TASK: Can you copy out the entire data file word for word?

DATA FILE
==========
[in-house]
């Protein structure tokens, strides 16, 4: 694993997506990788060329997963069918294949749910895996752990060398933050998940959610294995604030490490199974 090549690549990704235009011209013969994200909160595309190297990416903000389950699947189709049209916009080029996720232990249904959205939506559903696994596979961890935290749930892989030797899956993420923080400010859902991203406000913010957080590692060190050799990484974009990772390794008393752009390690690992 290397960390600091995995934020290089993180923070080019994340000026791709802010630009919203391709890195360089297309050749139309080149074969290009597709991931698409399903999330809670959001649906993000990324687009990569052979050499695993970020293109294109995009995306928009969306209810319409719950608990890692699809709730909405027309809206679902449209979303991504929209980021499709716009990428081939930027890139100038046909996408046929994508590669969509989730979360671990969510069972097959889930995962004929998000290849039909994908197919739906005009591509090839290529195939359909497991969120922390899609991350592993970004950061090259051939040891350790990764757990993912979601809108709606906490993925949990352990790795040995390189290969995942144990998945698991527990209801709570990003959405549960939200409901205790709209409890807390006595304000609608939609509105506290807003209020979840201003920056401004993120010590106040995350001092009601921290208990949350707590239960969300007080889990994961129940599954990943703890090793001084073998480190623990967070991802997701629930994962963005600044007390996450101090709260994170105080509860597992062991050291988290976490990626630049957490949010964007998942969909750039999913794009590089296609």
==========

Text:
[in-house]
């Protein structure tokens, strides 16, 4: 694993997506990788060329997963069918294949749910895996752990060398933050998940959610294995604030490490199974 090549690549990704235009011209013969994200909160595309190297990416903000389950699947189709049209916009080029996720232990249904959205939506559903696994596979961890935290749930892989030797899956993420923080400010859902991203406000913010957080590692060190050799990484974009990772390794008393752009390690690992 290397960390600091995995934020290089993180923070080019994340000026791709802010630009919203391709890195360089297309050749139309080149074969290009597709991931698409399903999330809670959001649906993000990324687009990569052979050499695993970020293109294109995009995306928009969306209810319409719950608990890692699809709730909405027309809206679902449209979303991504929209980021499709716009990428081939930027890139100038046909996408046929994508590669969509989730979360671990969510069972097959889930995962004929998000290849039909994908197919739906005009591509090839290529195939359909497991969120922390899609991350592993970004950061090259051939040891350790990764757990993912979601809108709606906490993925949990352990790795040995390189290969995942144990998945698991527990209801709570990003959405549960939200409901205790709209409890807390006595304000609608939609509105506290807003209020979840201003920056401004993120010590106040995350001092009601921290208990949350707590239960969300007080889990994961129940599954990943703890090793001084073998480190623990967070991802997701629930994962963005600044007390996450101090709260994170105080509860597992062991050291988290976490990626630049957490949010964007998942969909750039999913794009590089296609």